TAPE 342

At some point during the evening of June 20 1972 a conversation between two men was secretly taped on a SONY TC-800B reel-to-reel voice recorder. The tiny lavalier microphones that picked up this particular conversation were cheap and poorly distributed throughout the space. The result was a tape of degraded sound quality produced under deficient recording conditions.

Tape 342, as it is officially referred to, is but one of a sprawling archive of approximately 3,700 hours of audio recordings taped surreptitiously by the late American President Richard Nixon over a period of several years. Of the many thousands of audiotapes confiscated from the Oval Office, Tape 342 remains by far the most infamous. Not because of the damaging or volatile nature of the information it contains, but precisely because of its absence: a gap in the tape of 18-1/2 minutes. A residual silence that is haunted by the spectre of a man who refused to speak on the grounds that such testimony might be self-incriminatory. In pleading executive privilege Nixon refused to fill in the gap that would return the voice to the machinic silence of the tape and enable the playback of history.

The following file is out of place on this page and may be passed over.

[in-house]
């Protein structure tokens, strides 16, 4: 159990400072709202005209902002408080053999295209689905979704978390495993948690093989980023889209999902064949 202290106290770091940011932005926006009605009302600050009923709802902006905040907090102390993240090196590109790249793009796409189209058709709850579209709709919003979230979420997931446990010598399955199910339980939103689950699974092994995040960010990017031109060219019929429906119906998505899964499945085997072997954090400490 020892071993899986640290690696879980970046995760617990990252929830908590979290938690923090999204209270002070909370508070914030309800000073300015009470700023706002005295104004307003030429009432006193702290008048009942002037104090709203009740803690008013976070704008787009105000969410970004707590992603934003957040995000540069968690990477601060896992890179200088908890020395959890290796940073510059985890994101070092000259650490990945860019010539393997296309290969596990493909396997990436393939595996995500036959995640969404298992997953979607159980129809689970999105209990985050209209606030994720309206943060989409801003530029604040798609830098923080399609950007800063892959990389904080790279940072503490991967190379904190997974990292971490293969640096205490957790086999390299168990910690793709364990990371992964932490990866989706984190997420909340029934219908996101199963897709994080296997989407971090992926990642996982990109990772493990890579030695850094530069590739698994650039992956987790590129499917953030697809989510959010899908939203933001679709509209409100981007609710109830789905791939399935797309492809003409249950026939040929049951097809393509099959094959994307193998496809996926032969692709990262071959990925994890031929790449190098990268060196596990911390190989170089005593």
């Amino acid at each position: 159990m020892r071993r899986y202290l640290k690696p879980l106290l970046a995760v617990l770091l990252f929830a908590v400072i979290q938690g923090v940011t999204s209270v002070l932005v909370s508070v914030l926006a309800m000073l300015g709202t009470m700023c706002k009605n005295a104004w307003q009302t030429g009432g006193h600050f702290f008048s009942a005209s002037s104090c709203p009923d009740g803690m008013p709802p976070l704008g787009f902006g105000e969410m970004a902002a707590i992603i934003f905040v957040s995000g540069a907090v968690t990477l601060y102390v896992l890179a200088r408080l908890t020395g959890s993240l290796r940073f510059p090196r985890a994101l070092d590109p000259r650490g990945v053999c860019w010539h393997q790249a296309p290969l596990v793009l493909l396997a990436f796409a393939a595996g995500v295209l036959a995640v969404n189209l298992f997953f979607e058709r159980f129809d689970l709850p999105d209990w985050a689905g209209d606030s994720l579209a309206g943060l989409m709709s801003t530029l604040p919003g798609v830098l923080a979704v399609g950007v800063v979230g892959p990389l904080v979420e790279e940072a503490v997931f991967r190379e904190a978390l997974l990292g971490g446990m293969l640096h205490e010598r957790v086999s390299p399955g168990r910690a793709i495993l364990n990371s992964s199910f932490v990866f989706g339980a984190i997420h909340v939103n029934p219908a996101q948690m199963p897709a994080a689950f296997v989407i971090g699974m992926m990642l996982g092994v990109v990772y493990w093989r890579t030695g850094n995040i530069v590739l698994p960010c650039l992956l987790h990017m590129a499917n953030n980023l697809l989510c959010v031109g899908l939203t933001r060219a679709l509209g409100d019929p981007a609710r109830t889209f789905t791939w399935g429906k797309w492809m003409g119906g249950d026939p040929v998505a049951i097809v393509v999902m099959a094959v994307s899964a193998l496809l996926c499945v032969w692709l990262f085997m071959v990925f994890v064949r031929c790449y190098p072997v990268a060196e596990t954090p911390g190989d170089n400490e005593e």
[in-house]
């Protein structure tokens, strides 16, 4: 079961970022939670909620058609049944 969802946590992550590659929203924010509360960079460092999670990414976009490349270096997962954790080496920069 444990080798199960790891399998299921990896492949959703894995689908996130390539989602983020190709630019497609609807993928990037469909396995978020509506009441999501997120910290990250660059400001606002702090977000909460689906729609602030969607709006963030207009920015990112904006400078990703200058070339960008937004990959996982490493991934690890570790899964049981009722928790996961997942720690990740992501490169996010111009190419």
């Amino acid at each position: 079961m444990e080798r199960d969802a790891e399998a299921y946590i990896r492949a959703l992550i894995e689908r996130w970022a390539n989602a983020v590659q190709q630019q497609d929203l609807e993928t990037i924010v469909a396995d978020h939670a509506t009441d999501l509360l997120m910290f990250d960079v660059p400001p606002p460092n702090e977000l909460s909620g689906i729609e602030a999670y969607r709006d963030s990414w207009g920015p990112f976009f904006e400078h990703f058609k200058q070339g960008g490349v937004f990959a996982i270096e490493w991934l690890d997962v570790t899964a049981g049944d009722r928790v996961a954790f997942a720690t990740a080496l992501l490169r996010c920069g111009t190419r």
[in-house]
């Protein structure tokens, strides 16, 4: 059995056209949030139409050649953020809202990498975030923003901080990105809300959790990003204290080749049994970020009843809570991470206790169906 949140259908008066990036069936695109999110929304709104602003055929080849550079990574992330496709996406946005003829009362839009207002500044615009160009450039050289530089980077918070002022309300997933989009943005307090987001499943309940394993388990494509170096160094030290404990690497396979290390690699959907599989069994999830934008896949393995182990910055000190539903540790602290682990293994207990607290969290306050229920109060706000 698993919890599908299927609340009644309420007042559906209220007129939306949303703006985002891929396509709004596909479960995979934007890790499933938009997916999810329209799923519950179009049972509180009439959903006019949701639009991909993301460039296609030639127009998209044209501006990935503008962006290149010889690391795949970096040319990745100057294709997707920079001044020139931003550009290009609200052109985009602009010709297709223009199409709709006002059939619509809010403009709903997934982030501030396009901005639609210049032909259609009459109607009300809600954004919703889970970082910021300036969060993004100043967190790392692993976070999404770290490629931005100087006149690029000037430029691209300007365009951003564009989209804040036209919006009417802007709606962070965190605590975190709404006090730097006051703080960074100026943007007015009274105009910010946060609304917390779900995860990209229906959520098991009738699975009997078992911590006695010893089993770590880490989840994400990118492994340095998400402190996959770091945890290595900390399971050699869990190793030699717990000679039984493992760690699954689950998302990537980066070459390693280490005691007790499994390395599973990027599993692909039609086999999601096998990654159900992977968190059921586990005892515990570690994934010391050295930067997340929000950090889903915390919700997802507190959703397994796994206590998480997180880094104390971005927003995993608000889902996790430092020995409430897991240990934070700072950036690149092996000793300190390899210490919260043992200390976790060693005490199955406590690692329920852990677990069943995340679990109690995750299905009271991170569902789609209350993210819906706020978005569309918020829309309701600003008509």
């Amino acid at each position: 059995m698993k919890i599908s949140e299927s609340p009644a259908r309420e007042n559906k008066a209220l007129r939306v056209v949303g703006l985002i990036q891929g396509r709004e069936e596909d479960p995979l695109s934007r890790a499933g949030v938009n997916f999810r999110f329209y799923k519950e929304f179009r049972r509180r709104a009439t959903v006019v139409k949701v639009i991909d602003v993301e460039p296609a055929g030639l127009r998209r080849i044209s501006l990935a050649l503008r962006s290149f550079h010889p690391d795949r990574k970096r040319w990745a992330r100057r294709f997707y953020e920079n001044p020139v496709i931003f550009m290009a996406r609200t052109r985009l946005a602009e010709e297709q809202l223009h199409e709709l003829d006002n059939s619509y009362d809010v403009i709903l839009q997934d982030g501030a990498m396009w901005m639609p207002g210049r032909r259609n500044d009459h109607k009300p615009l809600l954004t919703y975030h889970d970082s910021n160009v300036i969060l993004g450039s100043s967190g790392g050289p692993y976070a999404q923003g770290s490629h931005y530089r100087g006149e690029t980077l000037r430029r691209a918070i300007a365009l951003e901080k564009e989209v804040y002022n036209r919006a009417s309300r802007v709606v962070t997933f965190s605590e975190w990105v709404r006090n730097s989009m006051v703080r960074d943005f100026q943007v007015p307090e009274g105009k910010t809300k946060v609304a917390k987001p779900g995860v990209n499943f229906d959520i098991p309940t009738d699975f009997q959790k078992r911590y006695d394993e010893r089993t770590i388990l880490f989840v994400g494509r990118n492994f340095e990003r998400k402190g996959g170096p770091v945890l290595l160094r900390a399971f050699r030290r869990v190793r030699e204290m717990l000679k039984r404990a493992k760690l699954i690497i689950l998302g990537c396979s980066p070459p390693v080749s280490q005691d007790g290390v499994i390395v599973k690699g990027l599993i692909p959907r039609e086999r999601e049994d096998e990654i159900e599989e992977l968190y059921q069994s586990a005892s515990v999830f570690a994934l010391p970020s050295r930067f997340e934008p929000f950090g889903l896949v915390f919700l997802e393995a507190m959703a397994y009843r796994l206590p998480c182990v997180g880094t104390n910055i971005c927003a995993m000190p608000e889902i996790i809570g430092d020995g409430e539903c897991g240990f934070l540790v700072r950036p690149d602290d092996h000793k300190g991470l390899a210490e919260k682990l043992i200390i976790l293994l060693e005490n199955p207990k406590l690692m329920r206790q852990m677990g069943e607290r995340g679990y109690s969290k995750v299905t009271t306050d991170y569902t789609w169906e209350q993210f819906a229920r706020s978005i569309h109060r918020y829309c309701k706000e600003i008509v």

Listen to the 18-1/2 minute erasure.

Overtones: On How to Listen, Goethe Institute, Ramallah (2019)

Tape 342: A timeline of testimony, Galerie Wedding, Berlin (2015)

Hlysnan: On the Notion & Politics of Listening, Casino Luxembourg (2014)

For Reasons of State,Whitney ISP, The Kitchen, New York, NY (2008)

Right to Silence, The Showroom, London (25 February 2012)

Tape 342: That Dangerous Supplement

Description: 18-½ minute audio copied from Watergate Tape 342 (courtesy of NARA) and converted into a video file to emphasise the highly energetic nature of the “silent” tape-gap. Presented on a 10″ JVC monitor with a digital media player.